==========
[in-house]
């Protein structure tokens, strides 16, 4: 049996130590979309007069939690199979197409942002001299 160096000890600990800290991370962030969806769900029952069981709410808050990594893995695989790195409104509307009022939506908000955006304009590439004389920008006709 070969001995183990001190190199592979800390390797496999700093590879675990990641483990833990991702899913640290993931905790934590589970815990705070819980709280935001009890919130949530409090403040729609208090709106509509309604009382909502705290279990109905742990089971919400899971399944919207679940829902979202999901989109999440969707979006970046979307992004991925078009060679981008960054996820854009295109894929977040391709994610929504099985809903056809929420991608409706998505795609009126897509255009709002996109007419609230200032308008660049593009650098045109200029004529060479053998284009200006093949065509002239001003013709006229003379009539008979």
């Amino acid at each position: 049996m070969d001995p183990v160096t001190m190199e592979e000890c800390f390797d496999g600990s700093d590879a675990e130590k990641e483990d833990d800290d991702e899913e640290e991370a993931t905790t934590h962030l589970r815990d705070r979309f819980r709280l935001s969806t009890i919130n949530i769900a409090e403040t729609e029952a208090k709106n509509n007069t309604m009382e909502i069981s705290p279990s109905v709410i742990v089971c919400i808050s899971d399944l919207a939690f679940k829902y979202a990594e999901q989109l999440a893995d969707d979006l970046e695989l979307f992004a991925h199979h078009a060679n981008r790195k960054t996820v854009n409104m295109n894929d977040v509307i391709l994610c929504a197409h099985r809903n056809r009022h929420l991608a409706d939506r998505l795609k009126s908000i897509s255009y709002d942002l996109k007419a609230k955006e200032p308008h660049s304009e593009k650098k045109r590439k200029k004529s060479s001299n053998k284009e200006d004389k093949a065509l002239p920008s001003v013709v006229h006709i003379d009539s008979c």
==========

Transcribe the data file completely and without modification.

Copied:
[in-house]
């Protein structure tokens, strides 16, 4: 049996130590979309007069939690199979197409942002001299 160096000890600990800290991370962030969806769900029952069981709410808050990594893995695989790195409104509307009022939506908000955006304009590439004389920008006709 070969001995183990001190190199592979800390390797496999700093590879675990990641483990833990991702899913640290993931905790934590589970815990705070819980709280935001009890919130949530409090403040729609208090709106509509309604009382909502705290279990109905742990089971919400899971399944919207679940829902979202999901989109999440969707979006970046979307992004991925078009060679981008960054996820854009295109894929977040391709994610929504099985809903056809929420991608409706998505795609009126897509255009709002996109007419609230200032308008660049593009650098045109200029004529060479053998284009200006093949065509002239001003013709006229003379009539008979």
């Amino acid at each position: 049996m070969d001995p183990v160096t001190m190199e592979e000890c800390f390797d496999g600990s700093d590879a675990e130590k990641e483990d833990d800290d991702e899913e640290e991370a993931t905790t934590h962030l589970r815990d705070r979309f819980r709280l935001s969806t009890i919130n949530i769900a409090e403040t729609e029952a208090k709106n509509n007069t309604m009382e909502i069981s705290p279990s109905v709410i742990v089971c919400i808050s899971d399944l919207a939690f679940k829902y979202a990594e999901q989109l999440a893995d969707d979006l970046e695989l979307f992004a991925h199979h078009a060679n981008r790195k960054t996820v854009n409104m295109n894929d977040v509307i391709l994610c929504a197409h099985r809903n056809r009022h929420l991608a409706d939506r998505l795609k009126s908000i897509s255009y709002d942002l996109k007419a609230k955006e200032p308008h660049s304009e593009k650098k045109r590439k200029k004529s060479s001299n053998k284009e200006d004389k093949a065509l002239p920008s001003v013709v006229h006709i003379d009539s008979c």